30 days, 30 nights and still the infant reigns

Only twice in our two decades together has my wife lost her sense of humor -- our wedding day and right now, with a month-old baby in her arms and a burp rag on her shoulder.

Sleepless. Exhausted from worrying over his every breath. When he eventually begins to snooze, she sets him down gently, then tiptoes to the other room to cough, so as not to awaken him. Not once has this worked.

"What time did he go to bed last night?" the little girl asks.

"He didn't," she says.

"Not at all?"


After 30 days and 30 nights, it has drained her of her laughter, the one thing we have left in common anymore besides the same children and some old Van Morrison albums.

"I'll make you coffee," I offer.

"I already made coffee," she says.

"You did? For me? Where?" I say excitedly.

"Don't start," she says.

"I'll take the baby," I say.

"Here," she says.

So I take the baby from her weary arms. He screams. I scream. He belches. I belch. Already, he's been a bad influence on me.

To calm him, I tell him about my plans for his future. Nothing too ambitious. Modest stuff. How we'd like him to pitch lefty. Or righty. Or both.

"That way, you can pitch twice as long," I tell him.

"He should pitch lefty," the baby's older brother says.

"That's what I'm telling him," I say.

I also tell the baby how he needs to learn to hold doors for rich widows. To root for the underdog. To hate the Mets and the well-dressed people who hang out in the owners' box. To save for a rainy day. To beware of redheads.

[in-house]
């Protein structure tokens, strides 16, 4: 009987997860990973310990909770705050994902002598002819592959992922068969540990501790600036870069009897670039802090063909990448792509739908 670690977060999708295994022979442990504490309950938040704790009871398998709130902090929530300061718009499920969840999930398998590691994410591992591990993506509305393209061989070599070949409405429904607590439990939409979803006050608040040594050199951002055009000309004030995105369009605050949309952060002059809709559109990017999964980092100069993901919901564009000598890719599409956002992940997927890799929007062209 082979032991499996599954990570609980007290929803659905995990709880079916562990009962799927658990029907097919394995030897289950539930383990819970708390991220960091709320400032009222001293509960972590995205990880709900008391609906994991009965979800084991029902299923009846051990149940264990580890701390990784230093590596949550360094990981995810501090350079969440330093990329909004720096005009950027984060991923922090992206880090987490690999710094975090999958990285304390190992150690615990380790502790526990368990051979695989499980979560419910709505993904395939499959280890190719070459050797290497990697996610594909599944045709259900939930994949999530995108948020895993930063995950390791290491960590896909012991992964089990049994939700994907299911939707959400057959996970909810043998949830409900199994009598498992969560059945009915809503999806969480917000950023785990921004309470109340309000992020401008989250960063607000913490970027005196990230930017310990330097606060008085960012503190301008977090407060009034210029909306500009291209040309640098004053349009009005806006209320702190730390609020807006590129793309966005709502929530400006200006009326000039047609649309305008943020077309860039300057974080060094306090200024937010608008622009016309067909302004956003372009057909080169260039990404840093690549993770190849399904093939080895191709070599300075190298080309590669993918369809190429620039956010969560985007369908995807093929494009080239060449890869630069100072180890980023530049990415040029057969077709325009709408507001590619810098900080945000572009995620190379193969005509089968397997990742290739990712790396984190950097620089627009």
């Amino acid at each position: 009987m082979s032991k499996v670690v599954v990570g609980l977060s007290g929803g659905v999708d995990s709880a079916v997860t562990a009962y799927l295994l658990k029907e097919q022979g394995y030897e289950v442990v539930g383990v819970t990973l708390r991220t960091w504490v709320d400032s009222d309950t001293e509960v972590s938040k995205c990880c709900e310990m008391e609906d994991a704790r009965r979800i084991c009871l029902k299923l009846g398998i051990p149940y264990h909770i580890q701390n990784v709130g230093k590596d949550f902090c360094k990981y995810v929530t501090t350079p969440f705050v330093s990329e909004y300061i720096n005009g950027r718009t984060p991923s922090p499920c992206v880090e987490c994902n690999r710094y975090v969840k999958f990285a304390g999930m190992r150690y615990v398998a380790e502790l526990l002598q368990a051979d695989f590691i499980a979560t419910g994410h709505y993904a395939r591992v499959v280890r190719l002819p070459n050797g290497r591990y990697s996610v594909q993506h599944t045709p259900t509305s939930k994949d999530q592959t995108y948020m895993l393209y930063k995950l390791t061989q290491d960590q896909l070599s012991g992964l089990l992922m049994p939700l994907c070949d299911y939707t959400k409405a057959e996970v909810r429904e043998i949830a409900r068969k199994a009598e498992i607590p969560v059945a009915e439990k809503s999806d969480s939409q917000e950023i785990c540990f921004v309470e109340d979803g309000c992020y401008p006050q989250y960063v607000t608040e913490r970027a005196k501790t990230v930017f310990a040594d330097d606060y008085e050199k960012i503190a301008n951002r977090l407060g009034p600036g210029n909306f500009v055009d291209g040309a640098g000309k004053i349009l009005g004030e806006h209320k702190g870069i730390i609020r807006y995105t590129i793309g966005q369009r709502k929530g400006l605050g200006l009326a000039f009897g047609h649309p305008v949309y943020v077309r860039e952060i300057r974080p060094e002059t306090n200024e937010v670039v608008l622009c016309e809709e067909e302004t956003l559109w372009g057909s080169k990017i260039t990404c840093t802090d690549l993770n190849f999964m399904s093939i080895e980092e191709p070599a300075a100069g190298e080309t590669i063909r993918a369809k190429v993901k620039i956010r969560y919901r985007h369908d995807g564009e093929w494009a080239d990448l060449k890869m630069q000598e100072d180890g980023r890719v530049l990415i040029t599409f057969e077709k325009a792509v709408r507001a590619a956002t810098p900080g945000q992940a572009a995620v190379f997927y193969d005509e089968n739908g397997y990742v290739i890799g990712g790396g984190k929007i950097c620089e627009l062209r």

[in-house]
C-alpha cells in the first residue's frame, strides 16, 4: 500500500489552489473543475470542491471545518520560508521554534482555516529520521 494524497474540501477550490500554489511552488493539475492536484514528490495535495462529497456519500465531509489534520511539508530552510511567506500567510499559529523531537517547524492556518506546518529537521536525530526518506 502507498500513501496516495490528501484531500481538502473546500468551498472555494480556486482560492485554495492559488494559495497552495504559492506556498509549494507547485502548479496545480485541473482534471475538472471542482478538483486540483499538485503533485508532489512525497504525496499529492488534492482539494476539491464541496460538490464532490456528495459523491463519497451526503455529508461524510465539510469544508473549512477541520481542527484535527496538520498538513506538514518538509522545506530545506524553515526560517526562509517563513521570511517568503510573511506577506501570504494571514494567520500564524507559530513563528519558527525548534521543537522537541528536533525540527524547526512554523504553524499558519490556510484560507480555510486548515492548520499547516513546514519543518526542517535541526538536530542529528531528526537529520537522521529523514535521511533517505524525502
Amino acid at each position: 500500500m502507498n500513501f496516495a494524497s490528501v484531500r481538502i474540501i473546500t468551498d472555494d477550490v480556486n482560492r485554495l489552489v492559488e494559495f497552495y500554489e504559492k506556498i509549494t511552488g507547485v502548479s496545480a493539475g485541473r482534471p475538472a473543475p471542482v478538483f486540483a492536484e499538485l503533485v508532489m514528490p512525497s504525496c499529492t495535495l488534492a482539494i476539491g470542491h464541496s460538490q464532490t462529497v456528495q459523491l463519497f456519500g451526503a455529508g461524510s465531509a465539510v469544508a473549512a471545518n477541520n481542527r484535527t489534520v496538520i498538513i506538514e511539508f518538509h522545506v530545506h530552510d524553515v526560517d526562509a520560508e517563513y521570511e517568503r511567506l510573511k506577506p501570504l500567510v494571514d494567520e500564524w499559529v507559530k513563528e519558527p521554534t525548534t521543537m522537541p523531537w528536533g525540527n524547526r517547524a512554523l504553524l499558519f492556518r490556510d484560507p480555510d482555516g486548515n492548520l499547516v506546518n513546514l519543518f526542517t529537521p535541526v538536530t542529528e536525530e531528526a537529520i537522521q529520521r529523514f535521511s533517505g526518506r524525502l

He looks at me expecting more.

"That's about it," I tell him.

"Really?" he wonders.

"I'll take him back now," my wife says.

"I think he just peed in my lap," I say.

Two parents. One baby. Put your money on the kid.


"When are we taking the tree down?" the boy asks.

"What tree?"

"The Christmas tree."

This may finally be the Christmas where the tree doesn't come down. Or maybe we'll get so hungry we'll eventually just eat it. There's an idea: an edible Christmas. Edible wreaths. Edible garland. Tinsel, sweet as licorice.

Instead of hauling the Christmas decorations out of the house each January, we'd just eat them at halftime of the 49er game.

"What's for dinner?" I'd ask.

"Santa," my wife would say. "And that elf that looks like Jerry Lewis."

An edible tree would give us time for all the exciting events to come this January. The auto show. The playoffs. Getting in the school routine again. Boy, did the kids ever need to get back to school.



"I think there's a UFO over the house," the 11-year-old says one morning.


"I'm not kidding," she says.

The kids were cooped up for so long over this holiday vacation that they began to hallucinate. They are like a submarine crew too long together at sea. A sitcom cast in its sixth season. Eventually, something has to give.

On Sunday, one of them actually said "please" and "thank you." Another took out the trash without being bribed or threatened. I've begun to worry about their mental well-being.

"Why would a UFO come here?" the little girl asks.

"Costco," says her brother.

"And a better way of life," I say.

Windy as it's been, it seems unlikely a UFO is hovering over our house. The power's out so the house appears abandoned and there are tree limbs everywhere. The yard could use a drink.

Plus, how coincidental would it be for the UFO to pick us? That would mean one alien life form is studying another alien life form.

Imagine their frustration, driving a million light years only to end up studying us while we put away the Christmas decorations. Imagine explaining that to the bosses back at the lab.

"What are they doing now?" the boss would ask.

"There's a guy hugging a shrub inside his house," the UFO would report.

"Inside the dwelling?"

"Yes," the UFO commander would say. "He's either attempting to mate with it or remove it from the house."

"What's all that screaming?"

"A seed pod," the UFO guy would say.

"A newborn baby?"

"Yes. And he appears to be in charge."


Chris Erskine's column appears Wednesdays. His e-mail is chris.erskine@latimes.com.

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